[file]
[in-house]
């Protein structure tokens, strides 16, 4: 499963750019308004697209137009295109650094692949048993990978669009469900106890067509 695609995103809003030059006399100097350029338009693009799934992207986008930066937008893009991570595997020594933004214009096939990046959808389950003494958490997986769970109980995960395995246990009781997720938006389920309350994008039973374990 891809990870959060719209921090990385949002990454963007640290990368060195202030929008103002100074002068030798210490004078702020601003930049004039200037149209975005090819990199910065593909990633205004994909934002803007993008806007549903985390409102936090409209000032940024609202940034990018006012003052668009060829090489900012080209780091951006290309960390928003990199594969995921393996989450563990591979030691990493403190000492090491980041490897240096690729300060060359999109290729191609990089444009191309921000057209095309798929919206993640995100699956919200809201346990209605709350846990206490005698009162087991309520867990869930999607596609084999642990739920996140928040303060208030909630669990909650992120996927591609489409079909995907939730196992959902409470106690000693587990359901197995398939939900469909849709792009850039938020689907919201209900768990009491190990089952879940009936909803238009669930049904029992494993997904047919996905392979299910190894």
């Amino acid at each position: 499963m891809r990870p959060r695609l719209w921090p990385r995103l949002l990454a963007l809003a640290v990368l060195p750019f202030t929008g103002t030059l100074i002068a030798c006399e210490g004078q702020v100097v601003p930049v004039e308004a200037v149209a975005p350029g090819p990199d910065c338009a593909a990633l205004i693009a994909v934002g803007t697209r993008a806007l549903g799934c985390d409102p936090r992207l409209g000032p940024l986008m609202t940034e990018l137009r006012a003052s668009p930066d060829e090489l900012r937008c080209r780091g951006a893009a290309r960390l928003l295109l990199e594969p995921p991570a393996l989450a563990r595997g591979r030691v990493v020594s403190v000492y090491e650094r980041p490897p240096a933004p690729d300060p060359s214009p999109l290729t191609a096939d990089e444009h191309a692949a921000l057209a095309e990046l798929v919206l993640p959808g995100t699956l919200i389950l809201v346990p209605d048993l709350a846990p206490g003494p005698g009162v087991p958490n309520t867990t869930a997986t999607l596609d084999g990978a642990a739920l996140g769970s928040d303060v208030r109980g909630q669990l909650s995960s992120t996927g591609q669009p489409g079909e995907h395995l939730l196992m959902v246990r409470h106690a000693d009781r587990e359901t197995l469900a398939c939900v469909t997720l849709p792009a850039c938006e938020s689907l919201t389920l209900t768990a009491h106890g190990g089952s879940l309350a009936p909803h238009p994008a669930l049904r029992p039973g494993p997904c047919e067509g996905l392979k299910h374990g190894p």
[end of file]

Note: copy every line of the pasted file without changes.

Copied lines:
[in-house]
């Protein structure tokens, strides 16, 4: 499963750019308004697209137009295109650094692949048993990978669009469900106890067509 695609995103809003030059006399100097350029338009693009799934992207986008930066937008893009991570595997020594933004214009096939990046959808389950003494958490997986769970109980995960395995246990009781997720938006389920309350994008039973374990 891809990870959060719209921090990385949002990454963007640290990368060195202030929008103002100074002068030798210490004078702020601003930049004039200037149209975005090819990199910065593909990633205004994909934002803007993008806007549903985390409102936090409209000032940024609202940034990018006012003052668009060829090489900012080209780091951006290309960390928003990199594969995921393996989450563990591979030691990493403190000492090491980041490897240096690729300060060359999109290729191609990089444009191309921000057209095309798929919206993640995100699956919200809201346990209605709350846990206490005698009162087991309520867990869930999607596609084999642990739920996140928040303060208030909630669990909650992120996927591609489409079909995907939730196992959902409470106690000693587990359901197995398939939900469909849709792009850039938020689907919201209900768990009491190990089952879940009936909803238009669930049904029992494993997904047919996905392979299910190894």
């Amino acid at each position: 499963m891809r990870p959060r695609l719209w921090p990385r995103l949002l990454a963007l809003a640290v990368l060195p750019f202030t929008g103002t030059l100074i002068a030798c006399e210490g004078q702020v100097v601003p930049v004039e308004a200037v149209a975005p350029g090819p990199d910065c338009a593909a990633l205004i693009a994909v934002g803007t697209r993008a806007l549903g799934c985390d409102p936090r992207l409209g000032p940024l986008m609202t940034e990018l137009r006012a003052s668009p930066d060829e090489l900012r937008c080209r780091g951006a893009a290309r960390l928003l295109l990199e594969p995921p991570a393996l989450a563990r595997g591979r030691v990493v020594s403190v000492y090491e650094r980041p490897p240096a933004p690729d300060p060359s214009p999109l290729t191609a096939d990089e444009h191309a692949a921000l057209a095309e990046l798929v919206l993640p959808g995100t699956l919200i389950l809201v346990p209605d048993l709350a846990p206490g003494p005698g009162v087991p958490n309520t867990t869930a997986t999607l596609d084999g990978a642990a739920l996140g769970s928040d303060v208030r109980g909630q669990l909650s995960s992120t996927g591609q669009p489409g079909e995907h395995l939730l196992m959902v246990r409470h106690a000693d009781r587990e359901t197995l469900a398939c939900v469909t997720l849709p792009a850039c938006e938020s689907l919201t389920l209900t768990a009491h106890g190990g089952s879940l309350a009936p909803h238009p994008a669930l049904r029992p039973g494993p997904c047919e067509g996905l392979k299910h374990g190894p």